The world's biggest coffee chain plans to sell beer and wine in as many as 12 cafes in Atlanta and Southern California by the end of the year, as it expands beyond its well-known coffee.
Starbucks introduced those beverages to a Seattle cafe in October 2010. It now sells beer and wine, as well as evening snacks like cheese plates, flatbread and desserts, in five Seattle-area stores and in one cafe in Portland, Oregon. Beer sells for $5 and wine prices range from $7 to $9.
The company, which is testing beer and wine sales in Spain, previously announced plans to bring the new adult beverages to as many as seven Chicago-area cafes by the end of 2012.
Monday's news about the addition of California and Georgia cities to the beer and wine test prompted thousands of comments on social media site Twitter from people excited about the company's plans.
But some restaurant experts told Reuters that selling alcoholic beverages could anger community groups and complicate the company's operations.
The new business opportunity may not outweigh the headaches, said Bob Goldin, executive vice president at consulting firm Technomic, pointing to possible opposition from people who live near the cafes, difficulties obtaining liquor licenses and alcohol laws that vary from state-to-state.
I think it creates more problems than it may be worth, Goldin said.
Clarice Turner, Starbucks' senior vice president of U.S. operations, told Reuters that many other restaurants sell beer and wine and that Starbucks is no stranger to venturing into new territory.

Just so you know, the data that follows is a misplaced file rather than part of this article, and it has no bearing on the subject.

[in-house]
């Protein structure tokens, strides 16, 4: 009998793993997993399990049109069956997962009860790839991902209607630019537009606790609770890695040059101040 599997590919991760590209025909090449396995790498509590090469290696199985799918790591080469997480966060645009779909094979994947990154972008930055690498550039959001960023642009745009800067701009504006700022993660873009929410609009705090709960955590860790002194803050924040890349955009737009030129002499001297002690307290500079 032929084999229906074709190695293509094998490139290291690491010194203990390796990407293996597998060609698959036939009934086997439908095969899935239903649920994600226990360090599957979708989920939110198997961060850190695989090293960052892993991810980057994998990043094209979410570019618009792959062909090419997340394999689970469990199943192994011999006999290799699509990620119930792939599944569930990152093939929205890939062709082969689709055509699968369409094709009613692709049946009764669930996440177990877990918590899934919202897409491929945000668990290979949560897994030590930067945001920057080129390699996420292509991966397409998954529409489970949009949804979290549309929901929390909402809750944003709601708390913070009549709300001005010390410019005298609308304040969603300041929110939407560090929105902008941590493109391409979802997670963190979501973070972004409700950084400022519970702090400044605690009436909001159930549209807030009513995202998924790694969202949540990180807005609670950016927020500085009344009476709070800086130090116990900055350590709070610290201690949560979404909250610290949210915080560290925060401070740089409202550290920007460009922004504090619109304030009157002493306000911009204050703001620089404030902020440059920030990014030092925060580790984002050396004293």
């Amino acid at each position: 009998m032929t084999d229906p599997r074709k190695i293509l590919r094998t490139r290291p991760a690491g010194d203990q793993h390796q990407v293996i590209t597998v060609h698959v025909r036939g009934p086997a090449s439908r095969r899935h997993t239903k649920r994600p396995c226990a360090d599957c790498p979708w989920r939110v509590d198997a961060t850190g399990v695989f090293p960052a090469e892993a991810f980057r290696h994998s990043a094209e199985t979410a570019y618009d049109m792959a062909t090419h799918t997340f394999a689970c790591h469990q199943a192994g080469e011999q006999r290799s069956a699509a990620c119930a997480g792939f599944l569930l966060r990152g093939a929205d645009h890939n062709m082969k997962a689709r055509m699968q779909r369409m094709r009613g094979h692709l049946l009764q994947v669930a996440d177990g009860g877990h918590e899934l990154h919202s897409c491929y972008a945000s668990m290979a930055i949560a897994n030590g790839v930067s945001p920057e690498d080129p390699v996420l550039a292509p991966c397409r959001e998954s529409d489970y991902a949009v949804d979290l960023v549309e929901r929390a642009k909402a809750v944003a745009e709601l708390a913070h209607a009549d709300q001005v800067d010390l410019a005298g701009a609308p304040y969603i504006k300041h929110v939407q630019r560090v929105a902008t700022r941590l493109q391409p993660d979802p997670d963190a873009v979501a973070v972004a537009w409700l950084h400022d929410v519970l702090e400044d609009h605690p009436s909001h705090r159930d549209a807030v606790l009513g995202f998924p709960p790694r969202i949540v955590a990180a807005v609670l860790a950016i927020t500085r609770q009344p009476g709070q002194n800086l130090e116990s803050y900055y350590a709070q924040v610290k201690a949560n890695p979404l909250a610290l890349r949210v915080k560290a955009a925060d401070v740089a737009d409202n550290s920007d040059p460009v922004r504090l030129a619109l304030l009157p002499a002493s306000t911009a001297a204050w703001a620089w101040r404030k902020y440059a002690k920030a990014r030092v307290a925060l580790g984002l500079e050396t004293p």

It's just a natural place for people to connect and unwind, Turner said.
She added that the company had carefully chosen the roughly 25 U.S. cafes that will be selling alcohol in the afternoon and evenings and that it has no plans to offer beer and wine in all of its 17,000 cafes around the world.
Quick-service restaurant chains in the United States are adding morning and late-night menus and extending food and drink options in an effort to boost sales.
Starbucks, Burger King
California-based industry watchdog Alcohol Justice has criticized the moves by Starbucks and Burger King, which offers beer at some of its new Whopper Bar restaurants.
The more places that open, the more risk there is of alcohol-related harm, said Sarah Mart, the group's director of research, pointing to underage drinking.
Seattle-based Starbucks recently completed a restructuring and has been reporting some of the restaurant industry's strongest sales growth.
Starbucks' shares closed down about 1.7 percent to $47.34, ahead of its quarterly financial report on Thursday, but remain up more than 40 percent from a year ago.
Starbucks also plans to open juice bars in the United States this year, a move some analysts said is more compatible with its main business.
Some experts said the chain may be wisest to stick to its knitting.
Edward Jones analyst Jack Russo said restaurant chains historically have had difficulty moving into new meal time slots. He would rather Starbucks focus on its core breakfast and lunch businesses by coming out with new drinks and tastier food.
I'd prefer to see the company be more focused. You can't be all things to all people, Russo said.
(Reporting by Lisa Baertlein in Los Angeles; Editing by Lisa Von Ahn, Tim Dobbyn and Carol Bishopric)